The Evaluation Process

When evaluating an expression the mathematica kernel applies a collection of rules to an expression until the expression no longer changes. In the discussion below I explain the evaluation process in greater depth. This discussion of the evaluation process is based on a tutorial by David Withoff which is posted at http://library.wolfram.com/infocenter/Conferences/4683/. That tutorial applied to Mathematica 2.0, and further details to reflect changes in Mathematica 3.0 come from Power Programming With Mathematica the kernel (by David Wagner). The book by David Wagner is apparently out of print. As far as I know there were no changes to the evaluation process in Mathematica 4 or Mathematica 5.

This discussion doesn't cover the use of MakeExpression, $PreRead, $Pre, $Post, $PrePrint, FormatValues, and MakeBoxes. That is all discussed in an earlier section. Each step discussed there requires completing the evaluation process discussed in this section.

Furthermore, this discussion doesn't address the pattern matching process.

Steps of Evaluating of h[a1, a2, a3]

Below I talk about "external DownValues", "internal DownValues" and likewise for UpValues, SubValues, and NValues. External values are those that are not part of the Mathematica kernel while internal values are those that are part of the kernel.

The 17 steps below are repeated until an expression no longer changes, and the decision to end the process happens in step 3 below. When the expression being evaluated does change the whole process starts again at the begininig on the new expression. In pathalogical cases such as in the next cell evaluation completes due to exceeding $IterationLimit. In other cases evaluation completes due to exceeding $RecursionLimit. I don't discuss how counting iterarions and recursions fit into the evaluation process because I have never seen an explanation of when that happens.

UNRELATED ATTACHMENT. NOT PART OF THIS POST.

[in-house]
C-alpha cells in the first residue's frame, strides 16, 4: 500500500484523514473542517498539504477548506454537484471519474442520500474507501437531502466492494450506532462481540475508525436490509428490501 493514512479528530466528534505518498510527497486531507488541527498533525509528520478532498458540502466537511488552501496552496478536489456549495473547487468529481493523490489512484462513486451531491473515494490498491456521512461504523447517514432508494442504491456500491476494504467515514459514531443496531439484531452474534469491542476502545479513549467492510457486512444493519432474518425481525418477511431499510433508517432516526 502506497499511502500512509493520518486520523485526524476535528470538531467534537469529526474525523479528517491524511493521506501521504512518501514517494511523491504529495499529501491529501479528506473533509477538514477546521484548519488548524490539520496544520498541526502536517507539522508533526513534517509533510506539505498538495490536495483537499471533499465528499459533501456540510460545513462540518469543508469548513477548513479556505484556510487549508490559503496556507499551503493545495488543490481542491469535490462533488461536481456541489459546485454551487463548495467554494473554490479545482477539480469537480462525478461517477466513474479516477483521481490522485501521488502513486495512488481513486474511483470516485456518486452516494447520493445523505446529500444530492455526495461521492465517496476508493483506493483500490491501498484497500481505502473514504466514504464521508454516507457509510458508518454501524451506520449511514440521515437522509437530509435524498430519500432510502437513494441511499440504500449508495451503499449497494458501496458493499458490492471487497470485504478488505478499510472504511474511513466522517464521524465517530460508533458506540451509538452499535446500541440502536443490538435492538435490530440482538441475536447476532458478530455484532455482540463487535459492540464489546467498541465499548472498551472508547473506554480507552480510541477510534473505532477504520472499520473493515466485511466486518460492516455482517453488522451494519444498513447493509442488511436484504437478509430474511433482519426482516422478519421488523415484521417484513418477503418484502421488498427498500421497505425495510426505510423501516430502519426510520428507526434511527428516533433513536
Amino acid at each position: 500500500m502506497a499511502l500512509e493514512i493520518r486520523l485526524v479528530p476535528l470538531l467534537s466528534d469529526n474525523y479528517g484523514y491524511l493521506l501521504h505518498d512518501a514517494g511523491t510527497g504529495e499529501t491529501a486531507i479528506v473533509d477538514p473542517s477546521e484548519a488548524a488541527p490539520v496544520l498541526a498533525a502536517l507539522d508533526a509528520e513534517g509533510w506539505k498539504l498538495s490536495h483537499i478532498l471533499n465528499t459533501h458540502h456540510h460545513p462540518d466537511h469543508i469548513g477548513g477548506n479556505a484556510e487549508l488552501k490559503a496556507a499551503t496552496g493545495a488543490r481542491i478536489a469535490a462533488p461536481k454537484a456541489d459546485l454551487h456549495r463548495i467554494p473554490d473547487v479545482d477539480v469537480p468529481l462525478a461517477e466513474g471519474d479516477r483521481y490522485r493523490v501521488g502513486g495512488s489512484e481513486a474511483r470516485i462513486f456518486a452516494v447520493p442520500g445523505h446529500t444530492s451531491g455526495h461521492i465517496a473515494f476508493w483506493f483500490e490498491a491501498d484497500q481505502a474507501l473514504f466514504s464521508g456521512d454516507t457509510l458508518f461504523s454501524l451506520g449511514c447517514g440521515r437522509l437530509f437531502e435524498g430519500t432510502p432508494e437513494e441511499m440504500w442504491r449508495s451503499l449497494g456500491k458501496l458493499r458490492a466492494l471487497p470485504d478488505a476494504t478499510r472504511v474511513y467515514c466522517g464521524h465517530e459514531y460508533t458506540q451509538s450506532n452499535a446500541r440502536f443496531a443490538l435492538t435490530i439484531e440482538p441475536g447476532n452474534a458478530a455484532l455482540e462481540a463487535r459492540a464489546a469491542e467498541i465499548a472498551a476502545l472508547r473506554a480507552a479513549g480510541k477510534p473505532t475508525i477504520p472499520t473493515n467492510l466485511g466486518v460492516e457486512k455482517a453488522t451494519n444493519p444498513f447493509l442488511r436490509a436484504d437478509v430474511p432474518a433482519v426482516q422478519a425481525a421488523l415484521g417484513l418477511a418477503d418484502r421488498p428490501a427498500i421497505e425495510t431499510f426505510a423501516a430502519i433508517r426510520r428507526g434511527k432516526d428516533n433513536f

This discussion overlooks the fact that NHoldAll, NHoldRest and NHoldFirst

prevent N from approximating one or more argument of affected expressions.

Also the functions Plus and Times use internal UpValues and internal

DownValues before external definitions, but that detail is overlooked

below.

Step 1

If the expression being evaluated is a symbol with an OwnValue replace it with the OwnValue. OwnValues are used when some value is assigned to a symbol (e.g. x=5).

Step 2

Evaluate the head of the expression.

Step 3

If no part of the expression has changed during the last time around this procedure, return the expression. This is an optimazation that prevents unecessary reevaluation of large expressions.

Step 4

If (h) has the HoldAllComplete attribute skip to step 11 below. HoldAllComplete prevents any changes to the arguments of a function.

If (h) doens't have attributes that prevent evaluation of some or all arguments, the argumenrts evaluate from left to right. When (h) has either attribute (HoldFirst, HoldRest, HoldAll) evaluation continues without evaluating the affected arguments. If any of the arguments have the head Unevaluated, then the head Unevaluated is removed and further evaluation of the argument is prevented. In step 17 the head Unevaluated may be restored to the argument.

If (h) has either attribute (HoldFirst, HoldRest, HoldAll), and an argument of (h) has the head Evaluate, then the argument evaluates even if the attribute would have prevented evaluation.

Step 5